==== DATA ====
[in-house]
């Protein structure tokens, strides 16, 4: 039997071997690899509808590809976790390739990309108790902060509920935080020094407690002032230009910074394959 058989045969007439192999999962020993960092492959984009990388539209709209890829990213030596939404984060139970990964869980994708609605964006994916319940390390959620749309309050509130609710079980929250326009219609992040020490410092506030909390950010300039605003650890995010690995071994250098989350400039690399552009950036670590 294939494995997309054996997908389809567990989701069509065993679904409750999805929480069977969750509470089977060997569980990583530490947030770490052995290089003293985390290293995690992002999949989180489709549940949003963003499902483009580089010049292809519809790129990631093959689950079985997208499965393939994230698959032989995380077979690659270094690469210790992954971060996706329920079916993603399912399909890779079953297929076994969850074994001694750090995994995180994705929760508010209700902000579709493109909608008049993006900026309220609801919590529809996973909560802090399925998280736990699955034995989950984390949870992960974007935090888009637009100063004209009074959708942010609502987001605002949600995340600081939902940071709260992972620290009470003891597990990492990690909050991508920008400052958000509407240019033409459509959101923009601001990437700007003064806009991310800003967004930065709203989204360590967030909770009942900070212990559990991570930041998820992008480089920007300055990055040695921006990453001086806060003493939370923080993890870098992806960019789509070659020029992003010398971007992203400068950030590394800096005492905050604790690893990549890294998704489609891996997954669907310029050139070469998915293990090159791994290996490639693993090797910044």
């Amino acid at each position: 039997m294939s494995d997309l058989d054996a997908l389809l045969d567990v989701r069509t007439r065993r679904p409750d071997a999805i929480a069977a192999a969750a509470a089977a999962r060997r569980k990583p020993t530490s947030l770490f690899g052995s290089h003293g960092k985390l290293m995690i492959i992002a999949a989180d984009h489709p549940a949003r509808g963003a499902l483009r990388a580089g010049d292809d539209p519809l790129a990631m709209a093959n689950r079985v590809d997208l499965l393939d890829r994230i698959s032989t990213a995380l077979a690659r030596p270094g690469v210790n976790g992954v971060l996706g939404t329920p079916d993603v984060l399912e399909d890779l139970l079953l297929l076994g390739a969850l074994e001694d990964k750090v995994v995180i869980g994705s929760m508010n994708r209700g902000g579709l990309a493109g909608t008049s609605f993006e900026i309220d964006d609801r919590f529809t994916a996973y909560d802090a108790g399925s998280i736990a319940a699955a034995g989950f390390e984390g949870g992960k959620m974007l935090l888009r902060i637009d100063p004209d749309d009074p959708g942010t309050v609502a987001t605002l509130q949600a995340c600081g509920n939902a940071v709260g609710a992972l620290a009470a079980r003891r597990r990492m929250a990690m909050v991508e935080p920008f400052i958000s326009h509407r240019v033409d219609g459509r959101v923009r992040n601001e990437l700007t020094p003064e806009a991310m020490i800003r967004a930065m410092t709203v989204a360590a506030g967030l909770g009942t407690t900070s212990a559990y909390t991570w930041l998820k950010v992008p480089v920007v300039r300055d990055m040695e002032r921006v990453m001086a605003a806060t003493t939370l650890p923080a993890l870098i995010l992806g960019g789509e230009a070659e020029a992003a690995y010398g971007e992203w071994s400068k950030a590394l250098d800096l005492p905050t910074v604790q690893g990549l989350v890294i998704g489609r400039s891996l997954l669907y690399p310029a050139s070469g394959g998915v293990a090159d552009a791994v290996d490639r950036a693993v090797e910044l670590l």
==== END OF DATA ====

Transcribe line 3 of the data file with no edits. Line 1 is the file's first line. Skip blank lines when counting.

């Amino acid at each position: 039997m294939s494995d997309l058989d054996a997908l389809l045969d567990v989701r069509t007439r065993r679904p409750d071997a999805i929480a069977a192999a969750a509470a089977a999962r060997r569980k990583p020993t530490s947030l770490f690899g052995s290089h003293g960092k985390l290293m995690i492959i992002a999949a989180d984009h489709p549940a949003r509808g963003a499902l483009r990388a580089g010049d292809d539209p519809l790129a990631m709209a093959n689950r079985v590809d997208l499965l393939d890829r994230i698959s032989t990213a995380l077979a690659r030596p270094g690469v210790n976790g992954v971060l996706g939404t329920p079916d993603v984060l399912e399909d890779l139970l079953l297929l076994g390739a969850l074994e001694d990964k750090v995994v995180i869980g994705s929760m508010n994708r209700g902000g579709l990309a493109g909608t008049s609605f993006e900026i309220d964006d609801r919590f529809t994916a996973y909560d802090a108790g399925s998280i736990a319940a699955a034995g989950f390390e984390g949870g992960k959620m974007l935090l888009r902060i637009d100063p004209d749309d009074p959708g942010t309050v609502a987001t605002l509130q949600a995340c600081g509920n939902a940071v709260g609710a992972l620290a009470a079980r003891r597990r990492m929250a990690m909050v991508e935080p920008f400052i958000s326009h509407r240019v033409d219609g459509r959101v923009r992040n601001e990437l700007t020094p003064e806009a991310m020490i800003r967004a930065m410092t709203v989204a360590a506030g967030l909770g009942t407690t900070s212990a559990y909390t991570w930041l998820k950010v992008p480089v920007v300039r300055d990055m040695e002032r921006v990453m001086a605003a806060t003493t939370l650890p923080a993890l870098i995010l992806g960019g789509e230009a070659e020029a992003a690995y010398g971007e992203w071994s400068k950030a590394l250098d800096l005492p905050t910074v604790q690893g990549l989350v890294i998704g489609r400039s891996l997954l669907y690399p310029a050139s070469g394959g998915v293990a090159d552009a791994v290996d490639r950036a693993v090797e910044l670590l």